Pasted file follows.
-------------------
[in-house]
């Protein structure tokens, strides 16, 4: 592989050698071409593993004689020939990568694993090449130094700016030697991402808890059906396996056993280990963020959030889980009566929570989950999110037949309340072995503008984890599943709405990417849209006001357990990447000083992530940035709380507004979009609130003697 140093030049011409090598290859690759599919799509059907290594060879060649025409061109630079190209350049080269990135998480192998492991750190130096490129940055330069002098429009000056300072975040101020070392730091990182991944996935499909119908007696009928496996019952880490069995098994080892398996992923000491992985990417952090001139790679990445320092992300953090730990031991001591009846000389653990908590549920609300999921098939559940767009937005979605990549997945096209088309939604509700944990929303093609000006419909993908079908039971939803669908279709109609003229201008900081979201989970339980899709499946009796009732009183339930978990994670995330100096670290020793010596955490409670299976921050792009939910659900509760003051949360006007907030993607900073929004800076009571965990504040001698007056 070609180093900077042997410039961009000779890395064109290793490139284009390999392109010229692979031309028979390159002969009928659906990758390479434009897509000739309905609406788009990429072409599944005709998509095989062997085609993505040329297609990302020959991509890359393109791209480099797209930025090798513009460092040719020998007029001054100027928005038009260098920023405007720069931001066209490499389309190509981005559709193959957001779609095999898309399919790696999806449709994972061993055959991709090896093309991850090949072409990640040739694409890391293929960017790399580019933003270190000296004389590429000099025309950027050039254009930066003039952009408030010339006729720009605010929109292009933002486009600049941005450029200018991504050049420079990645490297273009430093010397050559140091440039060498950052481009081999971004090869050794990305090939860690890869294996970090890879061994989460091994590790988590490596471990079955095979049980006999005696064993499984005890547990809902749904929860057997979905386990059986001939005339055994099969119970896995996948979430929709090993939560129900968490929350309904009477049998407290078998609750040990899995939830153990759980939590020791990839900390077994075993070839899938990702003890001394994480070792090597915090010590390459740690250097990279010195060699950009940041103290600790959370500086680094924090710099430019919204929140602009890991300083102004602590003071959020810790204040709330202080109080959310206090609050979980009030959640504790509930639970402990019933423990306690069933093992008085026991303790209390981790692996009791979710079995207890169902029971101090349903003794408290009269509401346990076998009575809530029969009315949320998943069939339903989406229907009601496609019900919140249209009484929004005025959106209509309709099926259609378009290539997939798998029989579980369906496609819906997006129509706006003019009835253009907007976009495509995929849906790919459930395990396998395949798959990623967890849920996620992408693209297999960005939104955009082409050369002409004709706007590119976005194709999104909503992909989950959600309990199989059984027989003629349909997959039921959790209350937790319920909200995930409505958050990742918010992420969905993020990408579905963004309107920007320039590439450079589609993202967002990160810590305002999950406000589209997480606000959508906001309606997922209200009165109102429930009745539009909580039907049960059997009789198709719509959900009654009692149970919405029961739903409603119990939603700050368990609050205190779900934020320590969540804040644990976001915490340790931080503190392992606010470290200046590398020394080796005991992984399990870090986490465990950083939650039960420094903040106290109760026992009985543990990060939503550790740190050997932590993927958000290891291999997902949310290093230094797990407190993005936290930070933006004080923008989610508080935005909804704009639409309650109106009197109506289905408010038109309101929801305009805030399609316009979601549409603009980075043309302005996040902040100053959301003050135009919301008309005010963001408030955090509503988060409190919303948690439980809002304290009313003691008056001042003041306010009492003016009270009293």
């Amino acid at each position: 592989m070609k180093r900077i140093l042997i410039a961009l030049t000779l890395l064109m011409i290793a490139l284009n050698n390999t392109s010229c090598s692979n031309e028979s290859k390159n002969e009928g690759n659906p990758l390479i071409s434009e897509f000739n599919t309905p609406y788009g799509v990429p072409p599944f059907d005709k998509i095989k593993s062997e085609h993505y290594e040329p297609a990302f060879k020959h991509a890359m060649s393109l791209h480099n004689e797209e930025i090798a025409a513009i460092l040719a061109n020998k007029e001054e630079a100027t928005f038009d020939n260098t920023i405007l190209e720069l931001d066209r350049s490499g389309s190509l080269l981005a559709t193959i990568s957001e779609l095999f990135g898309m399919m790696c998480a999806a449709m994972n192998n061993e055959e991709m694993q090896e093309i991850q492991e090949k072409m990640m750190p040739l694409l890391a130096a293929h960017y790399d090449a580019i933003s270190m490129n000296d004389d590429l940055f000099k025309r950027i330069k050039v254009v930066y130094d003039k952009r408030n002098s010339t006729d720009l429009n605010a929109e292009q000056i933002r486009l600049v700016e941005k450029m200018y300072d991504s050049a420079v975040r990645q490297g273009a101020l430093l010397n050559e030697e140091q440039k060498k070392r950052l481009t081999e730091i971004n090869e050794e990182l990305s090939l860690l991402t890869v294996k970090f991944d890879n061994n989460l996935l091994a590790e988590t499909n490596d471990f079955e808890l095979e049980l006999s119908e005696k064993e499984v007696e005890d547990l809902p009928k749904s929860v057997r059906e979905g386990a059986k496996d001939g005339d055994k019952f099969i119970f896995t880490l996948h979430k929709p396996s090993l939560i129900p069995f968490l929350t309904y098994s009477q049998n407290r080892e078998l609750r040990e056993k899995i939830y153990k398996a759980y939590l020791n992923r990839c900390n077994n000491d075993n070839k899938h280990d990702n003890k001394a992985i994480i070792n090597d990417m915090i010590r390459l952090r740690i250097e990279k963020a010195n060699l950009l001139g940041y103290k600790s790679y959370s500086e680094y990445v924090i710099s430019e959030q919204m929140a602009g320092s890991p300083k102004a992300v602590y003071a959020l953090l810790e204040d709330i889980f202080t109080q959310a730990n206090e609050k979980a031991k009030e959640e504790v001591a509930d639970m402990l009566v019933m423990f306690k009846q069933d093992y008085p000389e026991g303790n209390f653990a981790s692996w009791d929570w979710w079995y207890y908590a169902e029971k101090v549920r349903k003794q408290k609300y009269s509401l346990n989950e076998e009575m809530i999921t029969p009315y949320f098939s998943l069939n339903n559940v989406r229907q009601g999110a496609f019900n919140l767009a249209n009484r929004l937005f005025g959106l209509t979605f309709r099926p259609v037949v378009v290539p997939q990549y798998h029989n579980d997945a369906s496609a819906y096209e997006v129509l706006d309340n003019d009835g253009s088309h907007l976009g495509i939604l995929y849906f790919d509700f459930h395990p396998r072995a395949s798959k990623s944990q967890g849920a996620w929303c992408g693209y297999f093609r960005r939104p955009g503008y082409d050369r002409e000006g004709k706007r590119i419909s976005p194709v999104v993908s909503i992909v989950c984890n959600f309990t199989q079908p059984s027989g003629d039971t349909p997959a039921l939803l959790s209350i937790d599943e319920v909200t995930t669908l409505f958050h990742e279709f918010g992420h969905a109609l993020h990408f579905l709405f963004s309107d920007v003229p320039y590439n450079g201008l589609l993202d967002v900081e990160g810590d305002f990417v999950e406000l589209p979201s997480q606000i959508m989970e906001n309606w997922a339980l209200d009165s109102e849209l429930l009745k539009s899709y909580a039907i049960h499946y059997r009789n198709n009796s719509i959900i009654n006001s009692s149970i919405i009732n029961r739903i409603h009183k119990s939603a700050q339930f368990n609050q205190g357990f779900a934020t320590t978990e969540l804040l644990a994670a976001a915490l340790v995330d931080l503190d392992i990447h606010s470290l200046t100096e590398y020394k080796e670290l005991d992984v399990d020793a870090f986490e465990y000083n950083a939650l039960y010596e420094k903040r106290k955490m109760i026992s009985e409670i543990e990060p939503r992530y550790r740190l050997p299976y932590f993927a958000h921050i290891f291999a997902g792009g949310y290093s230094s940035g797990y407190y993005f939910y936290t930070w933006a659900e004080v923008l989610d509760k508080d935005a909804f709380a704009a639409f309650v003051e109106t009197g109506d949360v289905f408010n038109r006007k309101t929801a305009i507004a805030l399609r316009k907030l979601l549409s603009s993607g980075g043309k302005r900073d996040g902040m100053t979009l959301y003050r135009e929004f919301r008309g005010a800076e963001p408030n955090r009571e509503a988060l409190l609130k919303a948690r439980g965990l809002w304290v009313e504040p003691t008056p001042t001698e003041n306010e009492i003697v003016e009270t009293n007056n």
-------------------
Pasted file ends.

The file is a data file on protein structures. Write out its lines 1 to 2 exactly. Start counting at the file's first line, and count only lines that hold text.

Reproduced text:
[in-house]
């Protein structure tokens, strides 16, 4: 592989050698071409593993004689020939990568694993090449130094700016030697991402808890059906396996056993280990963020959030889980009566929570989950999110037949309340072995503008984890599943709405990417849209006001357990990447000083992530940035709380507004979009609130003697 140093030049011409090598290859690759599919799509059907290594060879060649025409061109630079190209350049080269990135998480192998492991750190130096490129940055330069002098429009000056300072975040101020070392730091990182991944996935499909119908007696009928496996019952880490069995098994080892398996992923000491992985990417952090001139790679990445320092992300953090730990031991001591009846000389653990908590549920609300999921098939559940767009937005979605990549997945096209088309939604509700944990929303093609000006419909993908079908039971939803669908279709109609003229201008900081979201989970339980899709499946009796009732009183339930978990994670995330100096670290020793010596955490409670299976921050792009939910659900509760003051949360006007907030993607900073929004800076009571965990504040001698007056 070609180093900077042997410039961009000779890395064109290793490139284009390999392109010229692979031309028979390159002969009928659906990758390479434009897509000739309905609406788009990429072409599944005709998509095989062997085609993505040329297609990302020959991509890359393109791209480099797209930025090798513009460092040719020998007029001054100027928005038009260098920023405007720069931001066209490499389309190509981005559709193959957001779609095999898309399919790696999806449709994972061993055959991709090896093309991850090949072409990640040739694409890391293929960017790399580019933003270190000296004389590429000099025309950027050039254009930066003039952009408030010339006729720009605010929109292009933002486009600049941005450029200018991504050049420079990645490297273009430093010397050559140091440039060498950052481009081999971004090869050794990305090939860690890869294996970090890879061994989460091994590790988590490596471990079955095979049980006999005696064993499984005890547990809902749904929860057997979905386990059986001939005339055994099969119970896995996948979430929709090993939560129900968490929350309904009477049998407290078998609750040990899995939830153990759980939590020791990839900390077994075993070839899938990702003890001394994480070792090597915090010590390459740690250097990279010195060699950009940041103290600790959370500086680094924090710099430019919204929140602009890991300083102004602590003071959020810790204040709330202080109080959310206090609050979980009030959640504790509930639970402990019933423990306690069933093992008085026991303790209390981790692996009791979710079995207890169902029971101090349903003794408290009269509401346990076998009575809530029969009315949320998943069939339903989406229907009601496609019900919140249209009484929004005025959106209509309709099926259609378009290539997939798998029989579980369906496609819906997006129509706006003019009835253009907007976009495509995929849906790919459930395990396998395949798959990623967890849920996620992408693209297999960005939104955009082409050369002409004709706007590119976005194709999104909503992909989950959600309990199989059984027989003629349909997959039921959790209350937790319920909200995930409505958050990742918010992420969905993020990408579905963004309107920007320039590439450079589609993202967002990160810590305002999950406000589209997480606000959508906001309606997922209200009165109102429930009745539009909580039907049960059997009789198709719509959900009654009692149970919405029961739903409603119990939603700050368990609050205190779900934020320590969540804040644990976001915490340790931080503190392992606010470290200046590398020394080796005991992984399990870090986490465990950083939650039960420094903040106290109760026992009985543990990060939503550790740190050997932590993927958000290891291999997902949310290093230094797990407190993005936290930070933006004080923008989610508080935005909804704009639409309650109106009197109506289905408010038109309101929801305009805030399609316009979601549409603009980075043309302005996040902040100053959301003050135009919301008309005010963001408030955090509503988060409190919303948690439980809002304290009313003691008056001042003041306010009492003016009270009293």